‘SIGN ME UP’: Nick Kyrgios pledges to take Saudi money as he responds to Mail Sport’s report of a Middle Eastern nation targeting tennis with 10 dollar sign emojis
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Nick Kyrgios is ready and willing to accept millions offered by Saudi Arabia if they turn to tennis.
Mail Sport reported on Saturday that the head of the men’s tour, ATP Tour chairman Andrea Gaudenzi revealed he had held talks with the kingdom’s sovereign wealth fund.
Responding to a discussion of the news on Twitter, Kyrgios replied in all caps, writing: ‘FINALLY. THEY SEE THE VALUE. WE WILL BE PAID WHAT WE DESERVE TO BE PAID. SIGN ME UP’ with 10 dollar-shaped emoticons.
Kyrgios, 28, has an estimated wealth of $18 million from his tennis career.
Saudi Arabia’s Public Investment Fund (PIF) has already gobbled up golf, taken over Newcastle United, lured star footballers like Cristiano Ronaldo and Karim Benzema into their own domestic league amid reports of a bid of £16 billion to buy the rights to Formula One.
ATP-ranked No. 33 Nick Kyrgios is all for Saudi Arabia’s investment in professional tennis
Kyrgios, who is often outspoken, has earned an estimated $18 million from his tennis career
Last December, the pitch was laid with an array of the world’s best men playing in the Diriyah Cup, an exhibition tournament. Mail Sport reported on Saturday that in-game sources believe the biggest move could well come in the form of the ATP Finals moving to the Kingdom as well.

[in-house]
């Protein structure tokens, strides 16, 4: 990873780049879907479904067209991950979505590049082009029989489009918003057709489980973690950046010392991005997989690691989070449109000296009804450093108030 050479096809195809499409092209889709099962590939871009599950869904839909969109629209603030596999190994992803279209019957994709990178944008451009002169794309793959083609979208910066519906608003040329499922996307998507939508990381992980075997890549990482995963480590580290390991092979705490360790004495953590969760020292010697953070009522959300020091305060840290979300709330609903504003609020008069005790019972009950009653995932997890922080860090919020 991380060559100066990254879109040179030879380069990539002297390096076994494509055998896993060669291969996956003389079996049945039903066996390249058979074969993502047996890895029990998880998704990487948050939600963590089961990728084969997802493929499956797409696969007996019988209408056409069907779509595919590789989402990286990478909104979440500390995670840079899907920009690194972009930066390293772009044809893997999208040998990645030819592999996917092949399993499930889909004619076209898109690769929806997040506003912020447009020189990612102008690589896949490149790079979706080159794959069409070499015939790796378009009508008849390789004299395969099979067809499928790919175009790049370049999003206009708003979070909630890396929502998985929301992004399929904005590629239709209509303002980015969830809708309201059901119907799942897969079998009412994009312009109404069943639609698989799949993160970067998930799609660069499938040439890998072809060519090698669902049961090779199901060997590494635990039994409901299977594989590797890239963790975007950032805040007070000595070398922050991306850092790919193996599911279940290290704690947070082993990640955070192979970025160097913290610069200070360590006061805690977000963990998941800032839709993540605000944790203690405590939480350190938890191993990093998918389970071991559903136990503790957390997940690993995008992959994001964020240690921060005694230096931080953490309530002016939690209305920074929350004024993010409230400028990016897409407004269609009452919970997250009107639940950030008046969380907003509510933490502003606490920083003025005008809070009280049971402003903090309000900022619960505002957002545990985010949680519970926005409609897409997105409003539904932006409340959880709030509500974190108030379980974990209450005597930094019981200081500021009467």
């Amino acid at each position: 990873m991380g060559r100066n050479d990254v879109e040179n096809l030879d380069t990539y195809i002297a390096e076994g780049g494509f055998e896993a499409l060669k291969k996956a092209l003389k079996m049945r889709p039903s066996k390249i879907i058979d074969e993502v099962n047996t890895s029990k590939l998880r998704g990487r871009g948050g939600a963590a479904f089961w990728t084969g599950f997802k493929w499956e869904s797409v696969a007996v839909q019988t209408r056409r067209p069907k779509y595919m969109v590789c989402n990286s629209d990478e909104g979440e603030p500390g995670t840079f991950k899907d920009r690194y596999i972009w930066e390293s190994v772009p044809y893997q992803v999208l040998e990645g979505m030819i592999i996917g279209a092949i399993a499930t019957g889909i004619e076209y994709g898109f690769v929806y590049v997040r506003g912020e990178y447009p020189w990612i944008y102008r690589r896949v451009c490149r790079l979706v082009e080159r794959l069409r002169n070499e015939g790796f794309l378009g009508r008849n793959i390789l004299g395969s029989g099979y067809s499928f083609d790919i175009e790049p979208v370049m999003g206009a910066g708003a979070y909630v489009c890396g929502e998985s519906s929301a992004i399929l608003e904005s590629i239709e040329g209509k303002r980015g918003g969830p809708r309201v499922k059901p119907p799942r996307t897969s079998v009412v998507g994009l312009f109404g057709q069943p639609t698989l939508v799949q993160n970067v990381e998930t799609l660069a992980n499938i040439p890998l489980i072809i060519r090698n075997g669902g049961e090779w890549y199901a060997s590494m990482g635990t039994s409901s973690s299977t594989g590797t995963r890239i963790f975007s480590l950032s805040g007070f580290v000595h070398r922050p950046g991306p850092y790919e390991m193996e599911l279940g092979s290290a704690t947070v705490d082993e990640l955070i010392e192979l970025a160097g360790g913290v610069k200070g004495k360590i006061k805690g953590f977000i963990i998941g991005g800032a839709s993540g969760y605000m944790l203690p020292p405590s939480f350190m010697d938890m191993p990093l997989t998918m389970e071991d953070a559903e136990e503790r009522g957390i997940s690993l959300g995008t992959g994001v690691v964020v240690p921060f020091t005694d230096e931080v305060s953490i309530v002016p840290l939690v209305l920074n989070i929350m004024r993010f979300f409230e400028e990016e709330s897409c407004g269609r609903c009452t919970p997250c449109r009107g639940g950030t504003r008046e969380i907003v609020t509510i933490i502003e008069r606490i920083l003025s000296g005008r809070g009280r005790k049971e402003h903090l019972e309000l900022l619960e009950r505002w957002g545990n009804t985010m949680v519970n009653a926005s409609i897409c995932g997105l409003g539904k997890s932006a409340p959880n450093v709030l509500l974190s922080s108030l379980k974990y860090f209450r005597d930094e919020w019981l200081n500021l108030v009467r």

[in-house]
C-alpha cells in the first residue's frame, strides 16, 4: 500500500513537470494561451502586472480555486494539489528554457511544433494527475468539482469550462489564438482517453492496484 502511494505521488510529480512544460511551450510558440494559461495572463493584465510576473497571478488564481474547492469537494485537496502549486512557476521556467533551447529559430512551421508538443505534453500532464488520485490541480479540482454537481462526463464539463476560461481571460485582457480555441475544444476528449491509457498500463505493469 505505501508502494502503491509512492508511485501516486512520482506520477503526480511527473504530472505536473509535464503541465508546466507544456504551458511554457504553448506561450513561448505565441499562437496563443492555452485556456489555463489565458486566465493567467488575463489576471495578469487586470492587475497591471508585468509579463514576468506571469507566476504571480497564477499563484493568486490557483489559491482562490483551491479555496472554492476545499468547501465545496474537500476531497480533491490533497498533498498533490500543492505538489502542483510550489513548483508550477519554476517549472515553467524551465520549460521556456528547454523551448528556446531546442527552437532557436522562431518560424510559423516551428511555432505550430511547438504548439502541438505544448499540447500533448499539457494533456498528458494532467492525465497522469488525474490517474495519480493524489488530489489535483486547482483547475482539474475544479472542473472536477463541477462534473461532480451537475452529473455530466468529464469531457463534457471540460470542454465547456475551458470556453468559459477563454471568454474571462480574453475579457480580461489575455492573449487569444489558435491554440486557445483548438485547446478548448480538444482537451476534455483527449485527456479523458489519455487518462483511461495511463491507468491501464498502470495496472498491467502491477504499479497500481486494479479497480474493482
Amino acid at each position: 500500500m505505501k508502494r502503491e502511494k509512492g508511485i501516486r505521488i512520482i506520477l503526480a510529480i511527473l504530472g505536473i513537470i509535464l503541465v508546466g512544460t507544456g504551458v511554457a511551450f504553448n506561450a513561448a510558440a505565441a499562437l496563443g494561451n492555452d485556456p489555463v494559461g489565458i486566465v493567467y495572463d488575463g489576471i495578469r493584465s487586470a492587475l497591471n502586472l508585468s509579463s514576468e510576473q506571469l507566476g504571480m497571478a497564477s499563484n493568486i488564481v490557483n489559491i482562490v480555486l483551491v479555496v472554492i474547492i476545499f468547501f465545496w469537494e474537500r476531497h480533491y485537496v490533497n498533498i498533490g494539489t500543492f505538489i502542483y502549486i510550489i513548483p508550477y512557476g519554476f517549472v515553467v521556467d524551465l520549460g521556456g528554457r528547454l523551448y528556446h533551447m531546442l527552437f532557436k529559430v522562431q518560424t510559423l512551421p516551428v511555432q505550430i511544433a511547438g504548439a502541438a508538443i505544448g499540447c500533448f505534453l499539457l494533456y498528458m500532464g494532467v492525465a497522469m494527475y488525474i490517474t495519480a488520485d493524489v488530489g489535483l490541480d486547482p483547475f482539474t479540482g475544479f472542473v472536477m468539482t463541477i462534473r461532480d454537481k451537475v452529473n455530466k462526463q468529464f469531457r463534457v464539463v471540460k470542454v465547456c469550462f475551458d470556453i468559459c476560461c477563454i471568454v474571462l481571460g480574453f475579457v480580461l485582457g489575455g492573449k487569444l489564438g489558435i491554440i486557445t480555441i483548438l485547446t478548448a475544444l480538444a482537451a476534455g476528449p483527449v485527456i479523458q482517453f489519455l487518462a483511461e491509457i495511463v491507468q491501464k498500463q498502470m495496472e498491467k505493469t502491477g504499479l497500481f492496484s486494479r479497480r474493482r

“You have to preserve something that is almost sacred, the rules of the game,” Gaudenzi told the Financial Times. ‘It’s not a video game.
“If you’re a golf fan, you want to see the best players compete. You want a simple ranking and story.
In May, Mail Sport announced that tennis’ NextGen Final, the year-end competition for the world’s top eight players under 21, was set to move to Jeddah, the capital of Saudi Arabia.
And just last week, world number one Carlos Alcaraz said he had ‘no doubt’ he would compete in Saudi Arabia at some point and said the country had the power to organize many tournaments.
“I’ve never played an official tournament there, and let’s see how it goes in the future,” he said after winning at Queen’s Club on Sunday. “But, well, I have no doubt that I will play there in the future.”
With Saudi Arabia having recently invested heavily in the sports world, it should be noted that the ATP does not claim ownership of any of the four Grand Slam tournaments, which includes the Australian Open, US Open, the French Open and Wimbledon.
The latter’s grounds are currently owned by the All England Lawn Tennis Club – a private club which organizes and organizes the annual tournament.
And while the disunity of tennis governance makes it ripe for the taking, the logistical issues of hosting a tennis event make it more complex than golf.
Critics have accused the PIF – Saudi Arabia’s sovereign wealth fund – of being a way for the country to improve its reputation – ‘sportswashing’ – as it faces criticism over its record on human rights.
Saudi Arabia denies accusations of human rights abuses and says it protects its national security through its laws.